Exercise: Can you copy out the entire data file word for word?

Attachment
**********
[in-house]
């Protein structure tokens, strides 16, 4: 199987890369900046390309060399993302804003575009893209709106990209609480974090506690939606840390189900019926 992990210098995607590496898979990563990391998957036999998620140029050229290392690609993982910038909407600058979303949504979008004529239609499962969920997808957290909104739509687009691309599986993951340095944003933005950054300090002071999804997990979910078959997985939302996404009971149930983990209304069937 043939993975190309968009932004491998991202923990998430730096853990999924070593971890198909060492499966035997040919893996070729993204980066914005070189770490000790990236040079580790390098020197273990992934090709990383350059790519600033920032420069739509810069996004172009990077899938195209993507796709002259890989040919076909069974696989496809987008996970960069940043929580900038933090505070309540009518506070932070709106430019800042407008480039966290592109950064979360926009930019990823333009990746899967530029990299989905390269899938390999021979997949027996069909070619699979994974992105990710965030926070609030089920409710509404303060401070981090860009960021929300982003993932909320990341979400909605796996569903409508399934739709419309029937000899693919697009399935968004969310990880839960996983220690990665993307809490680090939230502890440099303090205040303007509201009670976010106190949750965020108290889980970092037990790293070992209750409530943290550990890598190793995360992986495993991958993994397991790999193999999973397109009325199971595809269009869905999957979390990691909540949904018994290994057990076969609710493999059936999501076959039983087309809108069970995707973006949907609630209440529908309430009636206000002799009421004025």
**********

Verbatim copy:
[in-house]
């Protein structure tokens, strides 16, 4: 199987890369900046390309060399993302804003575009893209709106990209609480974090506690939606840390189900019926 992990210098995607590496898979990563990391998957036999998620140029050229290392690609993982910038909407600058979303949504979008004529239609499962969920997808957290909104739509687009691309599986993951340095944003933005950054300090002071999804997990979910078959997985939302996404009971149930983990209304069937 043939993975190309968009932004491998991202923990998430730096853990999924070593971890198909060492499966035997040919893996070729993204980066914005070189770490000790990236040079580790390098020197273990992934090709990383350059790519600033920032420069739509810069996004172009990077899938195209993507796709002259890989040919076909069974696989496809987008996970960069940043929580900038933090505070309540009518506070932070709106430019800042407008480039966290592109950064979360926009930019990823333009990746899967530029990299989905390269899938390999021979997949027996069909070619699979994974992105990710965030926070609030089920409710509404303060401070981090860009960021929300982003993932909320990341979400909605796996569903409508399934739709419309029937000899693919697009399935968004969310990880839960996983220690990665993307809490680090939230502890440099303090205040303007509201009670976010106190949750965020108290889980970092037990790293070992209750409530943290550990890598190793995360992986495993991958993994397991790999193999999973397109009325199971595809269009869905999957979390990691909540949904018994290994057990076969609710493999059936999501076959039983087309809108069970995707973006949907609630209440529908309430009636206000002799009421004025």